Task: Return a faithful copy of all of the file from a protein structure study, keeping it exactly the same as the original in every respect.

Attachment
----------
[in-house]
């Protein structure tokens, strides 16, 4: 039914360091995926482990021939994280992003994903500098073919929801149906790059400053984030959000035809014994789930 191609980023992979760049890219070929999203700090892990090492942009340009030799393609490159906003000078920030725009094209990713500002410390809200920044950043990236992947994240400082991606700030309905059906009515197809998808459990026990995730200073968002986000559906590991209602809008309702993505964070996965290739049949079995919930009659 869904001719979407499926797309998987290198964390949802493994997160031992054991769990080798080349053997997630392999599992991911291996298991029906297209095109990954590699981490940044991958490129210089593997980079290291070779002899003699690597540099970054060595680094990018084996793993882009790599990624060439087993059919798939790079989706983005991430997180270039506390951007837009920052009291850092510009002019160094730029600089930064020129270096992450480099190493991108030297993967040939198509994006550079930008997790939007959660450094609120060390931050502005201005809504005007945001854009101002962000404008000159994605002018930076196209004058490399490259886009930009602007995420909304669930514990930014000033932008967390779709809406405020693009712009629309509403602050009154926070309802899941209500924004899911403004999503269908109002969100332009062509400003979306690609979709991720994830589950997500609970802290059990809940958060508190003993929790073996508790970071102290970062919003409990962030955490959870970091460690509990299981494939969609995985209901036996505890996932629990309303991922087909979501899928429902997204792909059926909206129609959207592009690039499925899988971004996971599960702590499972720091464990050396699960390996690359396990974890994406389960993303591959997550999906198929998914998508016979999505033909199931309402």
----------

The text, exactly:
[in-house]
């Protein structure tokens, strides 16, 4: 039914360091995926482990021939994280992003994903500098073919929801149906790059400053984030959000035809014994789930 191609980023992979760049890219070929999203700090892990090492942009340009030799393609490159906003000078920030725009094209990713500002410390809200920044950043990236992947994240400082991606700030309905059906009515197809998808459990026990995730200073968002986000559906590991209602809008309702993505964070996965290739049949079995919930009659 869904001719979407499926797309998987290198964390949802493994997160031992054991769990080798080349053997997630392999599992991911291996298991029906297209095109990954590699981490940044991958490129210089593997980079290291070779002899003699690597540099970054060595680094990018084996793993882009790599990624060439087993059919798939790079989706983005991430997180270039506390951007837009920052009291850092510009002019160094730029600089930064020129270096992450480099190493991108030297993967040939198509994006550079930008997790939007959660450094609120060390931050502005201005809504005007945001854009101002962000404008000159994605002018930076196209004058490399490259886009930009602007995420909304669930514990930014000033932008967390779709809406405020693009712009629309509403602050009154926070309802899941209500924004899911403004999503269908109002969100332009062509400003979306690609979709991720994830589950997500609970802290059990809940958060508190003993929790073996508790970071102290970062919003409990962030955490959870970091460690509990299981494939969609995985209901036996505890996932629990309303991922087909979501899928429902997204792909059926909206129609959207592009690039499925899988971004996971599960702590499972720091464990050396699960390996690359396990974890994406389960993303591959997550999906198929998914998508016979999505033909199931309402």